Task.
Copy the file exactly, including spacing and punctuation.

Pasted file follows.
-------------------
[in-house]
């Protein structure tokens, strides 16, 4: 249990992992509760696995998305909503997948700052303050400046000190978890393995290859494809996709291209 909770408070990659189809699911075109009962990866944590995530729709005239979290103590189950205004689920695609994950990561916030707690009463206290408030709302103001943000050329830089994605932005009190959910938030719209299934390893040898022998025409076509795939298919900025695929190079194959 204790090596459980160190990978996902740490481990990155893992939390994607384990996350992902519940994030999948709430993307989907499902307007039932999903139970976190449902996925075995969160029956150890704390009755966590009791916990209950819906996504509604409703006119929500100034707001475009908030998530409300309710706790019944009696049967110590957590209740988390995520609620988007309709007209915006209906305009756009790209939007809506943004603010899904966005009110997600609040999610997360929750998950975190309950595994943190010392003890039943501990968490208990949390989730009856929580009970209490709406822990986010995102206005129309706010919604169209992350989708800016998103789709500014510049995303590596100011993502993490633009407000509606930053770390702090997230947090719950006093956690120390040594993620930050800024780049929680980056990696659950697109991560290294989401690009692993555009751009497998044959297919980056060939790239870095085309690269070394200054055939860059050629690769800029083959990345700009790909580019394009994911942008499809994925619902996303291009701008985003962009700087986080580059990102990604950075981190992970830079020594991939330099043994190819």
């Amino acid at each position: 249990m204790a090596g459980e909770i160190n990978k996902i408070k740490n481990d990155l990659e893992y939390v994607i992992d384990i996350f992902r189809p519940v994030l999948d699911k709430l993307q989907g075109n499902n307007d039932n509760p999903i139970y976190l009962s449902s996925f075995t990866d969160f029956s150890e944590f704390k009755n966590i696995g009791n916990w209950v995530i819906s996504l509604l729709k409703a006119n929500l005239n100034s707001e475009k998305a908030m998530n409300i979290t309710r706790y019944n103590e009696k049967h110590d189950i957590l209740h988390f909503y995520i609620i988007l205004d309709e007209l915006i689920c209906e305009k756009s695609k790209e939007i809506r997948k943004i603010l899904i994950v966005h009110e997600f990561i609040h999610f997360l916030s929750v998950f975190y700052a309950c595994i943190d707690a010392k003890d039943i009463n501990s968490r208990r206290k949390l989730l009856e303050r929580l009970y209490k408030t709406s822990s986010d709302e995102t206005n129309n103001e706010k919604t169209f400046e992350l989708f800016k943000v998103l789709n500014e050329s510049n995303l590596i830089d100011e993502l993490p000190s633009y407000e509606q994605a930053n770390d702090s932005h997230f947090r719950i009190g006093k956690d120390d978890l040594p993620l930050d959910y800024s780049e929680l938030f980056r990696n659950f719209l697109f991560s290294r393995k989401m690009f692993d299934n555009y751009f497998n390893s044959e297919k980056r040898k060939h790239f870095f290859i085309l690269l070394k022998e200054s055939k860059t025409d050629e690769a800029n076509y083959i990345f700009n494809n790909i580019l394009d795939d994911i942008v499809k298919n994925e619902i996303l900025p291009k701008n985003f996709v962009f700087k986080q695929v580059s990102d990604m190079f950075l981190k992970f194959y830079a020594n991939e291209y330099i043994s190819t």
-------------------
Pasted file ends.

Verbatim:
[in-house]
């Protein structure tokens, strides 16, 4: 249990992992509760696995998305909503997948700052303050400046000190978890393995290859494809996709291209 909770408070990659189809699911075109009962990866944590995530729709005239979290103590189950205004689920695609994950990561916030707690009463206290408030709302103001943000050329830089994605932005009190959910938030719209299934390893040898022998025409076509795939298919900025695929190079194959 204790090596459980160190990978996902740490481990990155893992939390994607384990996350992902519940994030999948709430993307989907499902307007039932999903139970976190449902996925075995969160029956150890704390009755966590009791916990209950819906996504509604409703006119929500100034707001475009908030998530409300309710706790019944009696049967110590957590209740988390995520609620988007309709007209915006209906305009756009790209939007809506943004603010899904966005009110997600609040999610997360929750998950975190309950595994943190010392003890039943501990968490208990949390989730009856929580009970209490709406822990986010995102206005129309706010919604169209992350989708800016998103789709500014510049995303590596100011993502993490633009407000509606930053770390702090997230947090719950006093956690120390040594993620930050800024780049929680980056990696659950697109991560290294989401690009692993555009751009497998044959297919980056060939790239870095085309690269070394200054055939860059050629690769800029083959990345700009790909580019394009994911942008499809994925619902996303291009701008985003962009700087986080580059990102990604950075981190992970830079020594991939330099043994190819």
């Amino acid at each position: 249990m204790a090596g459980e909770i160190n990978k996902i408070k740490n481990d990155l990659e893992y939390v994607i992992d384990i996350f992902r189809p519940v994030l999948d699911k709430l993307q989907g075109n499902n307007d039932n509760p999903i139970y976190l009962s449902s996925f075995t990866d969160f029956s150890e944590f704390k009755n966590i696995g009791n916990w209950v995530i819906s996504l509604l729709k409703a006119n929500l005239n100034s707001e475009k998305a908030m998530n409300i979290t309710r706790y019944n103590e009696k049967h110590d189950i957590l209740h988390f909503y995520i609620i988007l205004d309709e007209l915006i689920c209906e305009k756009s695609k790209e939007i809506r997948k943004i603010l899904i994950v966005h009110e997600f990561i609040h999610f997360l916030s929750v998950f975190y700052a309950c595994i943190d707690a010392k003890d039943i009463n501990s968490r208990r206290k949390l989730l009856e303050r929580l009970y209490k408030t709406s822990s986010d709302e995102t206005n129309n103001e706010k919604t169209f400046e992350l989708f800016k943000v998103l789709n500014e050329s510049n995303l590596i830089d100011e993502l993490p000190s633009y407000e509606q994605a930053n770390d702090s932005h997230f947090r719950i009190g006093k956690d120390d978890l040594p993620l930050d959910y800024s780049e929680l938030f980056r990696n659950f719209l697109f991560s290294r393995k989401m690009f692993d299934n555009y751009f497998n390893s044959e297919k980056r040898k060939h790239f870095f290859i085309l690269l070394k022998e200054s055939k860059t025409d050629e690769a800029n076509y083959i990345f700009n494809n790909i580019l394009d795939d994911i942008v499809k298919n994925e619902i996303l900025p291009k701008n985003f996709v962009f700087k986080q695929v580059s990102d990604m190079f950075l981190k992970f194959y830079a020594n991939e291209y330099i043994s190819t």